Tax Tips: Standard Mileage or Actual Vehicle Expenses?

People who use their personal vehicles for business or vehicles dedicated to business can deduct mileage for business travel. This can be done in by using one of two methods that the IRS makes available: the standard mileage deduction or the deduction for actual incurred vehicle expenses. Which one is better? Let's take a look at each option.

If you use a car, truck, van, or other vehicle to conduct your business, you're entitled to a deduction for the business miles that you drive. Since the government is strict on mileage for business as opposed to personal-use vehicles that may do double duty, you'll want to keep good records of gas receipts and odometer readings. Business mileage is restricted to travel between the business office and other places of business, or to residences for business reasons. For example, you can drive to the post office from the business office to mail packages to clients. Or, the business vehicle can travel from a warehouse where products are stored to a customer's home for delivery.

Vehicles that are used for both business and personal use must only use the business miles driven for tax deduction purposes. If the car is used for business sixty percent of the time, then sixty percent of the mileage cost can be claimed on a tax return. Keeping a mileage log in the car can eliminate any confusion when it comes to determining the mileage deduction.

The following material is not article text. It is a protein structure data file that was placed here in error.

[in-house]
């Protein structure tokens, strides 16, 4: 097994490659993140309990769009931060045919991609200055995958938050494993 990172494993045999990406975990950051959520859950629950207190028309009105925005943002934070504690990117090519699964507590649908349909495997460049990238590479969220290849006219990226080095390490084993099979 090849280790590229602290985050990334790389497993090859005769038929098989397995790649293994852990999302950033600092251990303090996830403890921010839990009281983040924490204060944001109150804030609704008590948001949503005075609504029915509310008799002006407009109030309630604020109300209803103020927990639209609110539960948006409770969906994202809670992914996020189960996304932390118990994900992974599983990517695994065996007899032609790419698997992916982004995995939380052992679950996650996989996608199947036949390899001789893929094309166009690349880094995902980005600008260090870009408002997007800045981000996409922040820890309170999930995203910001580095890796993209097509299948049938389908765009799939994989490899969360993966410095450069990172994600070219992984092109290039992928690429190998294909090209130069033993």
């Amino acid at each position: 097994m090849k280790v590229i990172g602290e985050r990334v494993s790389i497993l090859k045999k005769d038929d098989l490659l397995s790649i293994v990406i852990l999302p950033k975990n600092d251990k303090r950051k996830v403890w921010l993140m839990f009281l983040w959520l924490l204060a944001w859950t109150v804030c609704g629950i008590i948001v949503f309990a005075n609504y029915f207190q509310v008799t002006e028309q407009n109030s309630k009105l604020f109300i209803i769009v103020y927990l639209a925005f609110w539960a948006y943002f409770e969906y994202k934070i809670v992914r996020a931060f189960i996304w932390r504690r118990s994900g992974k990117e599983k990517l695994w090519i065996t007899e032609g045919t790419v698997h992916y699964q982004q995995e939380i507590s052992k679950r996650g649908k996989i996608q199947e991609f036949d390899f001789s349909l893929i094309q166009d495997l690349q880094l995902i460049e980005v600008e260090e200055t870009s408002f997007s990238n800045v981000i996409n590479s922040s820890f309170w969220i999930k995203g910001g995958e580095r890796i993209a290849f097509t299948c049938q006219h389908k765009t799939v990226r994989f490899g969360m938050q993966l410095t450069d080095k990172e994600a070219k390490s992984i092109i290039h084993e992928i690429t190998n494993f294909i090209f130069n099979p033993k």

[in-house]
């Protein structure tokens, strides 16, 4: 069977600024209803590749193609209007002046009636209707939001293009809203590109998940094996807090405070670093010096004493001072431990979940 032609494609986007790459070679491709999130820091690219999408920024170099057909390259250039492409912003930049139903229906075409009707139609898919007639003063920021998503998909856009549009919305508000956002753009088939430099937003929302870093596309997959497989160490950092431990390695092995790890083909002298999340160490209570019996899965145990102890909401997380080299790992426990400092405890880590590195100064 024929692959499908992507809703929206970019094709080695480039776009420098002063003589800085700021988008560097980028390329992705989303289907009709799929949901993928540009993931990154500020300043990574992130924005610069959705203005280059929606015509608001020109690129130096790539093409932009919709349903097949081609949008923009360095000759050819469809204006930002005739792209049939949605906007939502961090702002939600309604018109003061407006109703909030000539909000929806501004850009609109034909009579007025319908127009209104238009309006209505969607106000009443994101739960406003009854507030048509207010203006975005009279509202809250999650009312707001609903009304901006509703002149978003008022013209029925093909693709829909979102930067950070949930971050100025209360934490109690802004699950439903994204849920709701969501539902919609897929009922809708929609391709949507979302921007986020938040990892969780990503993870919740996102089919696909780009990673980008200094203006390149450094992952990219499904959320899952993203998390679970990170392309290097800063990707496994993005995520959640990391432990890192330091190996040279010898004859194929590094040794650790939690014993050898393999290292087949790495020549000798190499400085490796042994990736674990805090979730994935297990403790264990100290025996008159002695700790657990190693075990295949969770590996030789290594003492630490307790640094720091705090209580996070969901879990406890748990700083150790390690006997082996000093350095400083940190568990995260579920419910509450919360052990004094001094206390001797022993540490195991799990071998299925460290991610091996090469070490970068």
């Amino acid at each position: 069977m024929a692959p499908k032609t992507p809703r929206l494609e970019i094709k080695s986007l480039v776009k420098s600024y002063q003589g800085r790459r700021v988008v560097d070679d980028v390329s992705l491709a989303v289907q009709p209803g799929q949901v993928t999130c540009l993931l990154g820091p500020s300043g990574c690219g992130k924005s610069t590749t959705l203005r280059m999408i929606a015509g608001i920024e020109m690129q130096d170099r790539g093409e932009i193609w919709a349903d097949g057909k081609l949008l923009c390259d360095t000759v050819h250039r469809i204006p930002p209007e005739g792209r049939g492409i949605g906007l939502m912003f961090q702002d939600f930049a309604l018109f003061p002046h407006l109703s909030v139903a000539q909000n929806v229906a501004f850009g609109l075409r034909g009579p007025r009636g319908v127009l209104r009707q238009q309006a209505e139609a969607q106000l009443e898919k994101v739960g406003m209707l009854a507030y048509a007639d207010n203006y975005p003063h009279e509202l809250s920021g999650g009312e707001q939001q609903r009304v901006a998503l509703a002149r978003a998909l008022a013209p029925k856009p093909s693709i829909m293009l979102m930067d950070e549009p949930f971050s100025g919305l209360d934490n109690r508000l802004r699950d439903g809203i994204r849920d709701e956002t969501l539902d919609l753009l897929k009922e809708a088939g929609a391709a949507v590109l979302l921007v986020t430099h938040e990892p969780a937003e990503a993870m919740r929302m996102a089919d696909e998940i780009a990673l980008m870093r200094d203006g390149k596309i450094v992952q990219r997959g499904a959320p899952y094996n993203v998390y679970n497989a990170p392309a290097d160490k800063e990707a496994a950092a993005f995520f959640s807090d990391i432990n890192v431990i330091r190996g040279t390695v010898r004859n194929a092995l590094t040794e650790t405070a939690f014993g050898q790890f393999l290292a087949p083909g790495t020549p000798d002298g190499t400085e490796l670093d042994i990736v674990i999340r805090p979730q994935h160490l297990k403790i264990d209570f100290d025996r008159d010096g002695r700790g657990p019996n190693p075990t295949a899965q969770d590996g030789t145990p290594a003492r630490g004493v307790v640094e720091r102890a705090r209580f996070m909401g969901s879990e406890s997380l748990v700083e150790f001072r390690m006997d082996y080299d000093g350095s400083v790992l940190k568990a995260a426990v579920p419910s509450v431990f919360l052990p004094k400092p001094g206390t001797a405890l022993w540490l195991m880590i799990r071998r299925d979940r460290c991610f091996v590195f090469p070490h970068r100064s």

The current standard mileage rate for tax filing year 2007 and beyond (unless changed at a later date) is 48.5 cents per mile. Of the two deduction methods, you can only use one of them in any given tax year. The most reliable way to determine which option will give you the larger deduction is to compute both and compare the two figures. For the actual expenses method, lease payments, depreciation, maintenance, repairs, insurance, and registration fees can all be included in the calculation. A business that owns more than one vehicle (such as a limousine service or moving company) would normally calculate actual vehicle expenses, because the standard mileage option is not allowed when a business has five or more vehicles in service at the same time. (If less than that number of vehicles is in use, the standard mileage deduction can be employed.)

The standard mileage rate must be utilized the first year that you put a vehicle in service for your business. After the first year, however, you can choose either option. But the standard mileage rate does have limitations. It can't be used if the subject vehicle is a taxi, or is used as a mail-carrying vehicle, or if you've claimed any other depreciation or deduction for the vehicle. Further, cars leased before the end of 1997 must use the standard mileage rate for the entire period of the lease.

Compute the two values in order to determine what's best for you. Whatever decision you make for any given year is locked in, but you can switch between the two methods in subsequent years that the vehicle is in service for your business. Although standard mileage may be easier to calculate, actual expenses may net you a higher deduction.